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REGISTERED NURSES’ ATTITUDES TOWARD THE PROTECTION OF GAYS AND - page 38 / 161

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for further research on the correlation between educational

experiences and homophobia.

Religious Association

Religious association is another highly studied and

sensitive independent variable related to homophobia (Finlay &

Walther, 2003; Lewis, 2003; Dennis, 2002; Ellis, et. al, 2002;

Herek, 2002a; Hoffmann & Bakken, 2001; Plugge-Foust &

Strickland, 2001; Wilson & Huff, 2001; Herek, 2000b; Petersen &

Donnenwerth, 1998; Berkman & Zinberg, 1997; Herek & Capitanio,

1995; Herek & Glunt, 1993; Herek, 1988; Douglas, et. al, 1985).

Most research positively correlates religious association with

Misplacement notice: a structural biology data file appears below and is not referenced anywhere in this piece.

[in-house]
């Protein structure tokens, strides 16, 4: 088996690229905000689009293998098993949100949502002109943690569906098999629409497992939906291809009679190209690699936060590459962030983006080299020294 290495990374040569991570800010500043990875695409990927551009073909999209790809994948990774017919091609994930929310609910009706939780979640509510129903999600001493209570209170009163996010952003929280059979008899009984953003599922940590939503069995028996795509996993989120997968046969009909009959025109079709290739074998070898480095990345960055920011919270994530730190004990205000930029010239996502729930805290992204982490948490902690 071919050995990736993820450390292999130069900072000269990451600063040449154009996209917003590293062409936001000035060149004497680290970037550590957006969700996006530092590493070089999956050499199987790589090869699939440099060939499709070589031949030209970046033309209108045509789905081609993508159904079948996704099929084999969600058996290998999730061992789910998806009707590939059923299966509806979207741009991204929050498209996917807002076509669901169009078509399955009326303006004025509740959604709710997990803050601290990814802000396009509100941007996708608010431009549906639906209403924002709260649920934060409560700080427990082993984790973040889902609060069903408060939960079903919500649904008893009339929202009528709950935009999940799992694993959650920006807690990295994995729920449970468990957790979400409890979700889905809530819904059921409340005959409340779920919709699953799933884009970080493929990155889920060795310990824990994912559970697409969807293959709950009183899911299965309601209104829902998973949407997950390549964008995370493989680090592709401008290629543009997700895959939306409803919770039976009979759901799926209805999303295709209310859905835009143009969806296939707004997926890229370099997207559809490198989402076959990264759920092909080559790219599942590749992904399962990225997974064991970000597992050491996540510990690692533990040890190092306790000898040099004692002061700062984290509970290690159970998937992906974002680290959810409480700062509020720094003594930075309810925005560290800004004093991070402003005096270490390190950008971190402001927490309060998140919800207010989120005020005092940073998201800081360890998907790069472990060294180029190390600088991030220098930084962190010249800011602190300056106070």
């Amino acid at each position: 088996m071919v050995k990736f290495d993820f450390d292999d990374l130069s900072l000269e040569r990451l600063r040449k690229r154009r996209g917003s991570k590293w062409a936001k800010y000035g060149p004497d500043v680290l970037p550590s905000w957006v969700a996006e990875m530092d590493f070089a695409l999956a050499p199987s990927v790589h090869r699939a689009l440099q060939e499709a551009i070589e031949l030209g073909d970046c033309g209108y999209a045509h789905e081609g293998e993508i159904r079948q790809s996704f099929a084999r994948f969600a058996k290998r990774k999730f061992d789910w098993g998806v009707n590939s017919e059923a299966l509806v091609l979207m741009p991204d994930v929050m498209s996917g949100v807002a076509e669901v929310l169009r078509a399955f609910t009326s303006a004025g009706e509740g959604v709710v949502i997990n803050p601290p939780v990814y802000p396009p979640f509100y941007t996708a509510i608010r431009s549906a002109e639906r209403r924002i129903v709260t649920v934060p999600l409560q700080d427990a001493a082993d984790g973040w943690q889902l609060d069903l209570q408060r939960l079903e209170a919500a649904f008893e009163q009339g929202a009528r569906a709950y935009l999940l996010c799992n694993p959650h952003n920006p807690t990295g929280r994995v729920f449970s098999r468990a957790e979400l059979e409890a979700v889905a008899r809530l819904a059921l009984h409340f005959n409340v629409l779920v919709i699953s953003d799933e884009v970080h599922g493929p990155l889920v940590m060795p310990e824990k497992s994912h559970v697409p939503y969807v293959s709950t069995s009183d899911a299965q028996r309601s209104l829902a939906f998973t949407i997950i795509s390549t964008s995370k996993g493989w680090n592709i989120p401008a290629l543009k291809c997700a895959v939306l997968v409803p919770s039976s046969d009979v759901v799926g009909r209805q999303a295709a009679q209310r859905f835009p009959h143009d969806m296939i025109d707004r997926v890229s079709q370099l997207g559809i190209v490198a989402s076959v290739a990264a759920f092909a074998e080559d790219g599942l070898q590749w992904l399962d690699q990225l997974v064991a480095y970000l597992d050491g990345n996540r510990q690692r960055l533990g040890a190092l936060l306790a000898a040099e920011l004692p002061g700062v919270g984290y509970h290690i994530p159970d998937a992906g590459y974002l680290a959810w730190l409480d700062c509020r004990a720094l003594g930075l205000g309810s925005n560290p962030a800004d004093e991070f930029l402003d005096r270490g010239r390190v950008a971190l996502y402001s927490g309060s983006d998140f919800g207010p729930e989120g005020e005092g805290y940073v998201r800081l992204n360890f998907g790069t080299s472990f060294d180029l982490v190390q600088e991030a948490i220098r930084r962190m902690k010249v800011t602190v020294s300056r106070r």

homophobia (Finlay & Walther, 2003; Lewis, 2003; Dennis, 2002;

Ellis, et. al, 2002; Herek, 2002a; Plugge-Foust & Strickland,

2001; Wilson & Huff, 2001; Herek, 2000b; Petersen & Donnenwerth,

1998; Berkman & Zinberg, 1997; Herek & Capitanio, 1995; Herek &

Glunt, 1993; Herek, 1988). This exploration, however, is

multifaceted because of varying denominations, religious sects,

frequency of attendance at religious services, and other

independent variables which help to determine overall religious

association.

In comparing religious association and differences in

overall homophobia among Caucasians and African Americans,

Afcrican Americans are substantially more religious than

Caucasians, which increases homophobia among this subset (Lewis,

28

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